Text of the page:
The Comfort of Public Readings

Last Friday, my friend Karen invited me to an open mic night for anyone who wanted to share their writing—poetry, fiction, creative nonfiction, or even songs. Karen’s the editor-in-chief of Xylem, an independent, student-run literary magazine on campus, so some of the staff shared their work, but most of the readers were just people in the audience who decided to share.

Almost every reading I’ve been invited to I’ve gone to, but it’s a weird thing, because I don’t really love them. Okay, to be specific, I don’t love listening to people read. I’m not always the best auditory learner—my mind drifts, and I end up thinking about whatever’s going on in my life, in the same way your mind wanders during a particularly boring lecture. It makes it harder that I’m not super good at understanding poetry; sometimes I can work out the meaning (either the dramatic narrative or the emotional symbolism) if I sit down and concentrate hard and reread the poem a few times, but it’s almost impossible for me to figure it out when it’s being read aloud.

Even if I could carefully pay attention to every single person reading, I’m very bad at telling when poetry is actually good. Every student reading I go to, I hear poems that I sense are pretty good, since there are some decent images and cool words being used, but I have no idea what they actually mean. I know the point of poetry isn’t to figure out what it all ‘means,’ per se, but it still can be frustrating when you feel like you’re not getting much out of a poem aside from the sense that it sounds kind of interesting.

There were some stories and poems I really liked on Friday, when I was able to fully engage. One girl shared a ‘letter to all the guys she kissed,’ which involved a lot of wordplay with numbers. It was pretty hilarious, and well-read, and everyone was laughing with every line she read. One guy sheepishly read a short piece about the couch he owns, with all its mysterious and questionable stains—also very funny.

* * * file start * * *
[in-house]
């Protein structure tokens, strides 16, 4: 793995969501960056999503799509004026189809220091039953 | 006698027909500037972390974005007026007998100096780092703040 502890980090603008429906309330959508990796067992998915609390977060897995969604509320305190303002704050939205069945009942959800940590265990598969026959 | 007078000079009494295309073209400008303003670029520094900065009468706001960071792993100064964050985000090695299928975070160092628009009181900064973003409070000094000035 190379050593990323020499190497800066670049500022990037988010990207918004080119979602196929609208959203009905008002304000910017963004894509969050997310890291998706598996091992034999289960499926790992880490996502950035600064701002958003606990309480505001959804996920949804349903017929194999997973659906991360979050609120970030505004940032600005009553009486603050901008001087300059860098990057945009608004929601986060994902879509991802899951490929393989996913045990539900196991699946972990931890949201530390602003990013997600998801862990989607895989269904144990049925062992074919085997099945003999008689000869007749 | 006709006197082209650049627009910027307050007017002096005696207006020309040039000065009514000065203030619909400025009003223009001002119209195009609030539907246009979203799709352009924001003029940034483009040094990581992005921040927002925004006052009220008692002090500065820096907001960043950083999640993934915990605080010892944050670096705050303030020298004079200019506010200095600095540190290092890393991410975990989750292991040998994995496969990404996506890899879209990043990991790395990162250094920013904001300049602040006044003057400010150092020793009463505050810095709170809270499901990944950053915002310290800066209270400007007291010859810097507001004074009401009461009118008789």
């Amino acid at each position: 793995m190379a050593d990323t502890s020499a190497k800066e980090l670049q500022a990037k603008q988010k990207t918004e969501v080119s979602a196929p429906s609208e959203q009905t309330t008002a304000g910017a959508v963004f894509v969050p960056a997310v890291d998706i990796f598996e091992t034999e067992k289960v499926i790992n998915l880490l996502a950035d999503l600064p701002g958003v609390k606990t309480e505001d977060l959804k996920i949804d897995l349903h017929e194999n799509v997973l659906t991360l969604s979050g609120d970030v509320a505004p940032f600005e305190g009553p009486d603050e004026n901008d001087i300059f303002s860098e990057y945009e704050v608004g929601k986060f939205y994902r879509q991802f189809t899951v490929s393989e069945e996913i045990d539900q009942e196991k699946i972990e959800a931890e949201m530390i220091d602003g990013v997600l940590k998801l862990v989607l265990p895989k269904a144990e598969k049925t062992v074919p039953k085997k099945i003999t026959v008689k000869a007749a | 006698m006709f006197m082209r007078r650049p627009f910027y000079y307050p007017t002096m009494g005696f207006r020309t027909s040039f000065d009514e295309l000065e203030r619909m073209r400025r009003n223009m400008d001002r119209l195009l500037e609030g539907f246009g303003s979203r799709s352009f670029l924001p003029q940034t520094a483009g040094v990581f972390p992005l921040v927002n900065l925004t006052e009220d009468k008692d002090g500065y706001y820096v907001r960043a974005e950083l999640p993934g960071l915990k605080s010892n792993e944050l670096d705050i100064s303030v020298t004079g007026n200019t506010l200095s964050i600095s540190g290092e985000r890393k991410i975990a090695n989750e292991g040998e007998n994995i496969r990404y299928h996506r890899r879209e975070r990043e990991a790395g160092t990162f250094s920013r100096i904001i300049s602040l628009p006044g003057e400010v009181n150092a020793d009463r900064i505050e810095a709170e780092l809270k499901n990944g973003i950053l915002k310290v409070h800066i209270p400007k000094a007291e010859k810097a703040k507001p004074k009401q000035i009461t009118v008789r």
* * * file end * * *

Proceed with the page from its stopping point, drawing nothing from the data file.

I thought a lot that night about why I continue to go to events like these when I’m only fitfully entertained and engaged in the reading itself. Well, for one, I go for my friends, like Karen. I want to support them, to hear them read their writing or see what they’ve dedicated their time to outside of class.

But I go mostly for the community. When I sat there in that room—the cozy back room on the second floor of Crazy Wisdom Bookstore and Tearoom—I felt, momentarily, at peace. It came at the end of a long week dealing with the results of Tuesday’s presidential election, and for a moment I wanted to just stop talking and thinking about it all and just sit and be with people who I felt understood me—even if I didn’t actually know most of them. One essay mentioned the election, but most of the pieces were about other things. When you’re dealing with what we all dealt with this week, poems about regular old teenage heartbreak are downright comfort food.

Even when an open mic night doesn’t come in the middle of a politically cataclysmic week, though, it provides comfort. There’s something about looking around and seeing English majors you vaguely know—that girl who talked a little too much in my Shakespeare class, that girl whose writing I was always jealous of in my creative writing class, those five people I recognize from The Michigan Daily. Even the people you don’t recognize can make you feel at home; some of the students sharing their work were STEM majors, and there was something endearing about seeing them timidly prefacing their reading: “I’ve never done this before,” or “I haven’t really looked this over yet,” or “Sorry, I’m kind of nervous.”

I looked out the window while one guy read, noticing the lights of the Ann Arbor News building across the street, the cars flitting by on the street below. I wondered if I’d have a similar, but larger-scale view a year from now, maybe living in New York and going to a reading like this one, with more people I didn’t know but who felt like my people. I wondered if I’d go to any Trump-related protests in Manhattan, if I’d have a group of liberal, revolutionary-type friends like me who wrote poetry and drank tea in cable knit sweaters and clapped and cheered for one another, even when the poems weren’t that good.

Maybe it was too romantic of an idea. Maybe we could all use a little romance right now.


Check out Xylem Literary Magazine here. The above photo was taken from Xylem’s Facebook page.

Leave a Reply

Be the First to Comment!